Network television is dying. The past fall was the worst ever for the networks, and outside of a handful of bright spots—The Voice, The Big Bang Theory, the fading Modern Family—the shows that make up the Nielsen top 30 now wouldn’t have been cinches for renewal even five years ago. Put another way: Community stands a likely shot at getting a fifth season, even though it frequently pulls a 1.3 in the “key demo” (the 18-to-49-year-olds whose eyeballs advertisers covet), simply because it has a really young audience that’s roughly predictable in size. Even last season, that number likely would have gotten it laughed out of town.
Or consider Happy Endings, which returned after several months away with two episodes that averaged a 0.8 in the demo. It, too, seems likely to come back, whether on its normal ABC home or on cable’s USA, both because it has a young, fairly predictable audience, and because it’s close enough to syndication that production studio Sony should be able to bribe ABC or USA with whatever sweet treasures it had locked in its vaults—the treasures that won Community a run this long, a second and ill-considered season of Breaking In, and whatever form that proposed Breaking Bad spinoff takes. Increasingly, network television is about managing its own decline, about deciding whether it wants to put the whole business model in a home, or provide in-house hospice care. Things are falling apart.
Everybody knows this. The networks know it, the people who write about TV professionally know it, and even the casual viewers of network TV know it. Would anybody be surprised if five years from now, only CBS, Univision, and a hybrid collective network, streaming site, and Internet portal called ABC-Fox remain? (NBC will be reduced to a newspaper comic strip, while The CW will become an Internet comments section.) The race among ABC, NBC, and Fox in the ratings isn’t for the ratings crown; it’s for the chance to join cash-rich CBS atop the heap after everything goes down and TV becomes a post-apocalyptic wasteland. We’ve moved beyond imagining a future where there are only three networks again (likely CBS, ABC, and Fox); now we’re imagining a future where there are only two networks. The great paradox that keeps network heads awake at nights is that more people are watching TV, but not necessarily watching network TV. And if they are, they’re watching it on DVR or streaming, platforms that are notoriously difficult to make money off of.
“So what?” you may say, with a haughty sniff. You are a sophisticated television viewer, and you probably only watch a couple of programs on network television. And I agree! While there are a lot of good-to-great shows on network TV, there are only one or two whose cancellation would make me despair, and the cable model generally produces more daring and exciting television at the moment. When you add in the fact that Netflix, Amazon, and Hulu are all branching into original scripted content with exciting new series and overseas acquisitions, it seems network TV might be a dinosaur struggling to survive post-meteor, while all around, fidgety little mammals are thriving in a very different landscape.
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If network television is to survive, you might argue, why doesn’t it take lessons from these new species? Why doesn’t it program fewer hours, perhaps having several shows share one timeslot throughout the year, as cable does? Or, failing that, why doesn’t it expand its online streaming options to allow a greater audience to access its product? Why can’t network TV adapt and thrive? Other folks who write about TV—and are far smarter than I—have made these arguments, and there’s some truth in them. Television has rapidly become a world of programming toward niches, from the post-apocalyptic zombie freaks that make The Walking Dead so huge to the rural folk who’ve embraced Duck Dynasty. Making money in television now involves aggressively courting a particular niche within the larger culture. The idea of chasing the mass audience—the very idea behind network television—is dying as surely as the mass audience did 15 years ago. We are a nation of subcultures now, and whatever your fancy, there’s a TV network for it. So why don’t the networks ease up and embrace that reality a bit?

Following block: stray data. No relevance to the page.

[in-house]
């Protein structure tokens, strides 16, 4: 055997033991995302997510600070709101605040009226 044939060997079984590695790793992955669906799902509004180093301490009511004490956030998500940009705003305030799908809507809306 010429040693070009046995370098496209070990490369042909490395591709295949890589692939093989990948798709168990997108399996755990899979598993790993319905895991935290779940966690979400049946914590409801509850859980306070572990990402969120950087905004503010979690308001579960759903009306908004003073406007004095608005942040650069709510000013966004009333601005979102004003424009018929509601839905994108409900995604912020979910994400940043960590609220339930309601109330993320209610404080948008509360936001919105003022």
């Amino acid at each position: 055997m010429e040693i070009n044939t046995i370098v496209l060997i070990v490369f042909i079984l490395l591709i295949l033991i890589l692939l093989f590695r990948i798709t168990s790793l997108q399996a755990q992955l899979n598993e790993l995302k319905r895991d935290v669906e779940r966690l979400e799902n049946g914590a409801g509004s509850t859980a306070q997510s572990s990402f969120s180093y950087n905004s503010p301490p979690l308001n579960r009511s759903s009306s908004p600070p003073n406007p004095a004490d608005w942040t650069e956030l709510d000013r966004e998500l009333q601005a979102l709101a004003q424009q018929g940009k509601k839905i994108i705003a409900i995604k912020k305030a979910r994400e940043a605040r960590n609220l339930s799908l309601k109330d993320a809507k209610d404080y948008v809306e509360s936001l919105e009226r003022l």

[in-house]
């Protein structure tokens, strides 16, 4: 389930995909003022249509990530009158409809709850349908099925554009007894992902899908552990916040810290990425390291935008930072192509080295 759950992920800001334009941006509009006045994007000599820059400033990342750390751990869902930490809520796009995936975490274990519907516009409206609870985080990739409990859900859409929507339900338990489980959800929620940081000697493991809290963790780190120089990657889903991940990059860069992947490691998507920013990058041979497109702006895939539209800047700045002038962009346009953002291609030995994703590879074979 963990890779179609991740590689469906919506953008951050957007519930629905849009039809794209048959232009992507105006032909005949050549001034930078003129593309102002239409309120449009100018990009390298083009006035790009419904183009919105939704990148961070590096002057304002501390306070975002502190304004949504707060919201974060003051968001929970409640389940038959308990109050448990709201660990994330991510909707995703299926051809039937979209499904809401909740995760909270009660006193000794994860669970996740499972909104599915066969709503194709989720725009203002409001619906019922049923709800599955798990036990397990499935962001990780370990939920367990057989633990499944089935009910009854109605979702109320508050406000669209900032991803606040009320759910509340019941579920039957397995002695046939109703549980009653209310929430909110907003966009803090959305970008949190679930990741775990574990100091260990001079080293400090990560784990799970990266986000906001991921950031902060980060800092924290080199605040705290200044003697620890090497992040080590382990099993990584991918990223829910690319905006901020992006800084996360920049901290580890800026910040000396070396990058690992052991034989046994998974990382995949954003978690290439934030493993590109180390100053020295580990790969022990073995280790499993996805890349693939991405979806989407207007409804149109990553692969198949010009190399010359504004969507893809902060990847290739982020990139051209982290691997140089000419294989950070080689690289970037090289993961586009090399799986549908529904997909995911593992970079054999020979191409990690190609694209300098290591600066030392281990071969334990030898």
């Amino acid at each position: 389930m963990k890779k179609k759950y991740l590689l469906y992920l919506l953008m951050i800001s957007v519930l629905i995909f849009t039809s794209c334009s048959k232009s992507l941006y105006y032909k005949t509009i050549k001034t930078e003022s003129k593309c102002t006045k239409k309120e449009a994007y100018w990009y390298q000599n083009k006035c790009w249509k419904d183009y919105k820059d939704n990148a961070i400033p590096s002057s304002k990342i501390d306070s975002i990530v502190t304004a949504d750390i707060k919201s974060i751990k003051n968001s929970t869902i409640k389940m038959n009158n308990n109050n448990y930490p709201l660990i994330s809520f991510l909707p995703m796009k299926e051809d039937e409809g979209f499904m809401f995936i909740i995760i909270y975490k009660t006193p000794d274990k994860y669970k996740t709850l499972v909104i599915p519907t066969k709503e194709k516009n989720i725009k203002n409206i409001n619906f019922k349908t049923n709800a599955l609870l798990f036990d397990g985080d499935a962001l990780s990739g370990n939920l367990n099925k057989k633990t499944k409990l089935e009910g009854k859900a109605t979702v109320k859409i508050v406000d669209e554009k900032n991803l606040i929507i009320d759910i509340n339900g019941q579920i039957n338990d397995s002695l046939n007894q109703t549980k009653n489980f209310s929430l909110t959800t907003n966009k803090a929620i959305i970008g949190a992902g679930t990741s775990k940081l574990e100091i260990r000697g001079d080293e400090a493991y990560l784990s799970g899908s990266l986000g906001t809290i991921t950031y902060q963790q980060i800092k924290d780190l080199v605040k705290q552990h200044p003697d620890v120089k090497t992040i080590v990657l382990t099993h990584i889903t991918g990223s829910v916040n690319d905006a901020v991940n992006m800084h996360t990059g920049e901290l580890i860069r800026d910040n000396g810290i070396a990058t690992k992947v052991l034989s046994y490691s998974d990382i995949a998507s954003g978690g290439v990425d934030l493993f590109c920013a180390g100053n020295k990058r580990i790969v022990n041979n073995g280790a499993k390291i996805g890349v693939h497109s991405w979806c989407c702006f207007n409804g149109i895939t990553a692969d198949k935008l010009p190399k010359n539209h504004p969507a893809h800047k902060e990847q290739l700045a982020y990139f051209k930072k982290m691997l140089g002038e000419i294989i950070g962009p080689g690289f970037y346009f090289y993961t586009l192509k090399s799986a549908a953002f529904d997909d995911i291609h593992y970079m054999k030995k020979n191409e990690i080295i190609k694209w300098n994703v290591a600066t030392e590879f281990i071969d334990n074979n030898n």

To that, I say this: The existence of cable networks like FX and AMC, and of the aforementioned streaming sites, is directly attributable to the success of network television. Networks provide a steady flow of cheap content that allows cable networks and streaming platforms to embrace their expensive scripted programming as loss leaders, to say, “Hey, we do awesome stuff over here in cable, and you TV fans should check it out!” The dirty little secret of cable TV is that networks don’t make their profits on that stuff. The really big hits and the cheap comedies might pull in a minor profit, but the big money is in sitcom reruns and reality shows. FX uses a program like Justified to make an argument to cable providers and advertisers: We are a company you want to be in business with. Then the network makes much of its money from endless sitcom reruns that it acquired at low cost and will sell to advertisers at tremendous profit.
There is tons of money in this, too. Reruns of The Big Bang Theory routinely pull bigger numbers in the 10 p.m. hour on TBS than anything the broadcast networks are airing, and USA paid a huge amount for Modern Family reruns because it knew it would almost certainly make back that amount, and much more, in ad dollars. (Having that show on the network will also allow it to open up a comedy bloc at half the cost, since it will only need to program one half-hour after an already successful network hit.) The same goes for Netflix, Hulu, or Amazon, too. Having oceans of content on those services requires a lot of different TV content providers, since they’re not yet ready to provide that much content themselves. (Really, no content provider could.) And that means having healthy cable and, yes, broadcast networks to keep shoveling stuff onto these sites, so you keep paying subscription fees.
(Let’s pause briefly to talk about HBO and Showtime. Though the collapse of broadcast television would hurt both these networks—and, to a lesser degree, Starz—neither would entirely collapse, because they’re on a subscription-based business model. For this reason, both networks are better poised to immediately make the shift to a streaming-based universe, though it will require both to figure some way out of the devil’s bargain they’ve made with the cable industry. But given HBO’s strength within the industry, it seems likely this will happen sooner rather than later.)